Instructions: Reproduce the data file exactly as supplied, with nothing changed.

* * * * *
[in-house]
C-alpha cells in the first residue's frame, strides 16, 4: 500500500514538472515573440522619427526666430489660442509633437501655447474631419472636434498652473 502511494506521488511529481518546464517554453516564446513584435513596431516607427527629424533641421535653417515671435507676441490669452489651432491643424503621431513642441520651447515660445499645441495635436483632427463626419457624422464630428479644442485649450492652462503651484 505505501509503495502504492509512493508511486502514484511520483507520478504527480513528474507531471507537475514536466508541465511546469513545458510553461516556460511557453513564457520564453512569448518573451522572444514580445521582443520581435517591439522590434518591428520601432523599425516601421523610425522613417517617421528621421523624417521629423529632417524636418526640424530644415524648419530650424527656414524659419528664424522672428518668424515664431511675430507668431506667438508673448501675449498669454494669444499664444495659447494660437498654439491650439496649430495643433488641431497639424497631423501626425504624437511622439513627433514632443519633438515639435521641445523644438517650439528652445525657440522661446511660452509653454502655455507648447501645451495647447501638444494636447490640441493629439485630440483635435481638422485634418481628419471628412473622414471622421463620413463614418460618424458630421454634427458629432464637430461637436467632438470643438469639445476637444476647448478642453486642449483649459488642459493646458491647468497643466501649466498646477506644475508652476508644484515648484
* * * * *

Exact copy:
[in-house]
C-alpha cells in the first residue's frame, strides 16, 4: 500500500514538472515573440522619427526666430489660442509633437501655447474631419472636434498652473 502511494506521488511529481518546464517554453516564446513584435513596431516607427527629424533641421535653417515671435507676441490669452489651432491643424503621431513642441520651447515660445499645441495635436483632427463626419457624422464630428479644442485649450492652462503651484 505505501509503495502504492509512493508511486502514484511520483507520478504527480513528474507531471507537475514536466508541465511546469513545458510553461516556460511557453513564457520564453512569448518573451522572444514580445521582443520581435517591439522590434518591428520601432523599425516601421523610425522613417517617421528621421523624417521629423529632417524636418526640424530644415524648419530650424527656414524659419528664424522672428518668424515664431511675430507668431506667438508673448501675449498669454494669444499664444495659447494660437498654439491650439496649430495643433488641431497639424497631423501626425504624437511622439513627433514632443519633438515639435521641445523644438517650439528652445525657440522661446511660452509653454502655455507648447501645451495647447501638444494636447490640441493629439485630440483635435481638422485634418481628419471628412473622414471622421463620413463614418460618424458630421454634427458629432464637430461637436467632438470643438469639445476637444476647448478642453486642449483649459488642459493646458491647468497643466501649466498646477506644475508652476508644484515648484